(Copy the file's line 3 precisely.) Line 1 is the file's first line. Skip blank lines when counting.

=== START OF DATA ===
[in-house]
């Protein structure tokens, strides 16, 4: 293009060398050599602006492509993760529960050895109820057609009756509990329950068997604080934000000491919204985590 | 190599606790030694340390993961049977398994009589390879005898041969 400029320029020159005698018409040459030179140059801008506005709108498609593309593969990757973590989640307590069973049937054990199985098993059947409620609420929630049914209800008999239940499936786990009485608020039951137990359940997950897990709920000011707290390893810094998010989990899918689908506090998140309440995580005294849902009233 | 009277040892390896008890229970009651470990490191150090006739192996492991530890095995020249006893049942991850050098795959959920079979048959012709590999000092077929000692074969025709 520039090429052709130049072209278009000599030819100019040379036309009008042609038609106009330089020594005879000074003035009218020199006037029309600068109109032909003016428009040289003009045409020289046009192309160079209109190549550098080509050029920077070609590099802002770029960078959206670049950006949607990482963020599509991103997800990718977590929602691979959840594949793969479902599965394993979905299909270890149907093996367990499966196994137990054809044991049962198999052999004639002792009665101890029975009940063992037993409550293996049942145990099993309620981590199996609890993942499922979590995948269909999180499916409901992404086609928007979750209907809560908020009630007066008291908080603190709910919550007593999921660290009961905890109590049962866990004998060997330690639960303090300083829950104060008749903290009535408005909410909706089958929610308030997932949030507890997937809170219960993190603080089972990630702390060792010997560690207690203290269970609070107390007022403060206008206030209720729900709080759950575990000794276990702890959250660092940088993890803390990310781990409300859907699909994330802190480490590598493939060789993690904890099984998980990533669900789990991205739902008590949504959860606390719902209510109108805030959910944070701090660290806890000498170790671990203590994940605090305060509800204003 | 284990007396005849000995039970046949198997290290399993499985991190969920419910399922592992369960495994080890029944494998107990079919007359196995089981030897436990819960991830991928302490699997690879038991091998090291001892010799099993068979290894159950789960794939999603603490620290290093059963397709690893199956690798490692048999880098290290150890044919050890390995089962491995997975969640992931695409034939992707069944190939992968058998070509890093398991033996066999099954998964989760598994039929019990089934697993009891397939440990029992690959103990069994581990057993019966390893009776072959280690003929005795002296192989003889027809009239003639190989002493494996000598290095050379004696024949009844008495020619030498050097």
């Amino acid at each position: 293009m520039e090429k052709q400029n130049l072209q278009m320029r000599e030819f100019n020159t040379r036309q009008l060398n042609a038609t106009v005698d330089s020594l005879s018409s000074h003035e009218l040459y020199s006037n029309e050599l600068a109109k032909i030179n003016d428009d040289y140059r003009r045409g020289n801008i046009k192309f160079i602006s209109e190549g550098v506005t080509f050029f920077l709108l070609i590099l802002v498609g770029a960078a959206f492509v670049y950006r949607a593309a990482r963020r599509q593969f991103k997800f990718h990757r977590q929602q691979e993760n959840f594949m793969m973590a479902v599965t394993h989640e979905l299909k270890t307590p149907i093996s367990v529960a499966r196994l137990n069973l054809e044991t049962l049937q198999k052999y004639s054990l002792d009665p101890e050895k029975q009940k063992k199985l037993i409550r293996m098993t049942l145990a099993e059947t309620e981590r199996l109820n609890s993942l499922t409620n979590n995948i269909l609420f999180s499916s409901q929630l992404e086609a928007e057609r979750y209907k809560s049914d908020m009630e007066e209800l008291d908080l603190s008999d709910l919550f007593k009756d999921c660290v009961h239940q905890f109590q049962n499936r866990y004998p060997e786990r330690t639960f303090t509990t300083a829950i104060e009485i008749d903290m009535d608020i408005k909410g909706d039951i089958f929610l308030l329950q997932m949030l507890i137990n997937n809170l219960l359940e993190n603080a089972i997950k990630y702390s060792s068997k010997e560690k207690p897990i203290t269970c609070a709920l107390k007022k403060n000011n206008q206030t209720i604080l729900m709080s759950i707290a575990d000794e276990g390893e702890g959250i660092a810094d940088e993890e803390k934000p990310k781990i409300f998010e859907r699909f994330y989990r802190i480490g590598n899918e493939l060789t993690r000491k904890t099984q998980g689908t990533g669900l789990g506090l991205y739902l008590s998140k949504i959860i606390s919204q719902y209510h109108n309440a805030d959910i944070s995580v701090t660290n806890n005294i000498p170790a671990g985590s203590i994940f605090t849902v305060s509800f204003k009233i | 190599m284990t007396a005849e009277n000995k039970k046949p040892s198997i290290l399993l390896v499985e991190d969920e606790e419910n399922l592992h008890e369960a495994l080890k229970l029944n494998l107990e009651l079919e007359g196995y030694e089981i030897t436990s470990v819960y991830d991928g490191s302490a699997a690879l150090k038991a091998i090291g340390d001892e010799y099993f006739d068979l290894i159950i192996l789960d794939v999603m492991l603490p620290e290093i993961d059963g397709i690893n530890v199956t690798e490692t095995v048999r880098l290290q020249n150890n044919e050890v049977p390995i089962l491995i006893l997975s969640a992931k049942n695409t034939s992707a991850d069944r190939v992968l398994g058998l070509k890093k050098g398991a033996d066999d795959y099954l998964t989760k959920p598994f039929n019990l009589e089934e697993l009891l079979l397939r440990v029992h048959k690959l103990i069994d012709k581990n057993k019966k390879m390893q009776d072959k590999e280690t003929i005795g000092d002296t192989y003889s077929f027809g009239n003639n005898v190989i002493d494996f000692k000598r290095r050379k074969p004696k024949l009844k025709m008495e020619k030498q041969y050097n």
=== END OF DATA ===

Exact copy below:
């Amino acid at each position: 293009m520039e090429k052709q400029n130049l072209q278009m320029r000599e030819f100019n020159t040379r036309q009008l060398n042609a038609t106009v005698d330089s020594l005879s018409s000074h003035e009218l040459y020199s006037n029309e050599l600068a109109k032909i030179n003016d428009d040289y140059r003009r045409g020289n801008i046009k192309f160079i602006s209109e190549g550098v506005t080509f050029f920077l709108l070609i590099l802002v498609g770029a960078a959206f492509v670049y950006r949607a593309a990482r963020r599509q593969f991103k997800f990718h990757r977590q929602q691979e993760n959840f594949m793969m973590a479902v599965t394993h989640e979905l299909k270890t307590p149907i093996s367990v529960a499966r196994l137990n069973l054809e044991t049962l049937q198999k052999y004639s054990l002792d009665p101890e050895k029975q009940k063992k199985l037993i409550r293996m098993t049942l145990a099993e059947t309620e981590r199996l109820n609890s993942l499922t409620n979590n995948i269909l609420f999180s499916s409901q929630l992404e086609a928007e057609r979750y209907k809560s049914d908020m009630e007066e209800l008291d908080l603190s008999d709910l919550f007593k009756d999921c660290v009961h239940q905890f109590q049962n499936r866990y004998p060997e786990r330690t639960f303090t509990t300083a829950i104060e009485i008749d903290m009535d608020i408005k909410g909706d039951i089958f929610l308030l329950q997932m949030l507890i137990n997937n809170l219960l359940e993190n603080a089972i997950k990630y702390s060792s068997k010997e560690k207690p897990i203290t269970c609070a709920l107390k007022k403060n000011n206008q206030t209720i604080l729900m709080s759950i707290a575990d000794e276990g390893e702890g959250i660092a810094d940088e993890e803390k934000p990310k781990i409300f998010e859907r699909f994330y989990r802190i480490g590598n899918e493939l060789t993690r000491k904890t099984q998980g689908t990533g669900l789990g506090l991205y739902l008590s998140k949504i959860i606390s919204q719902y209510h109108n309440a805030d959910i944070s995580v701090t660290n806890n005294i000498p170790a671990g985590s203590i994940f605090t849902v305060s509800f204003k009233i | 190599m284990t007396a005849e009277n000995k039970k046949p040892s198997i290290l399993l390896v499985e991190d969920e606790e419910n399922l592992h008890e369960a495994l080890k229970l029944n494998l107990e009651l079919e007359g196995y030694e089981i030897t436990s470990v819960y991830d991928g490191s302490a699997a690879l150090k038991a091998i090291g340390d001892e010799y099993f006739d068979l290894i159950i192996l789960d794939v999603m492991l603490p620290e290093i993961d059963g397709i690893n530890v199956t690798e490692t095995v048999r880098l290290q020249n150890n044919e050890v049977p390995i089962l491995i006893l997975s969640a992931k049942n695409t034939s992707a991850d069944r190939v992968l398994g058998l070509k890093k050098g398991a033996d066999d795959y099954l998964t989760k959920p598994f039929n019990l009589e089934e697993l009891l079979l397939r440990v029992h048959k690959l103990i069994d012709k581990n057993k019966k390879m390893q009776d072959k590999e280690t003929i005795g000092d002296t192989y003889s077929f027809g009239n003639n005898v190989i002493d494996f000692k000598r290095r050379k074969p004696k024949l009844k025709m008495e020619k030498q041969y050097n």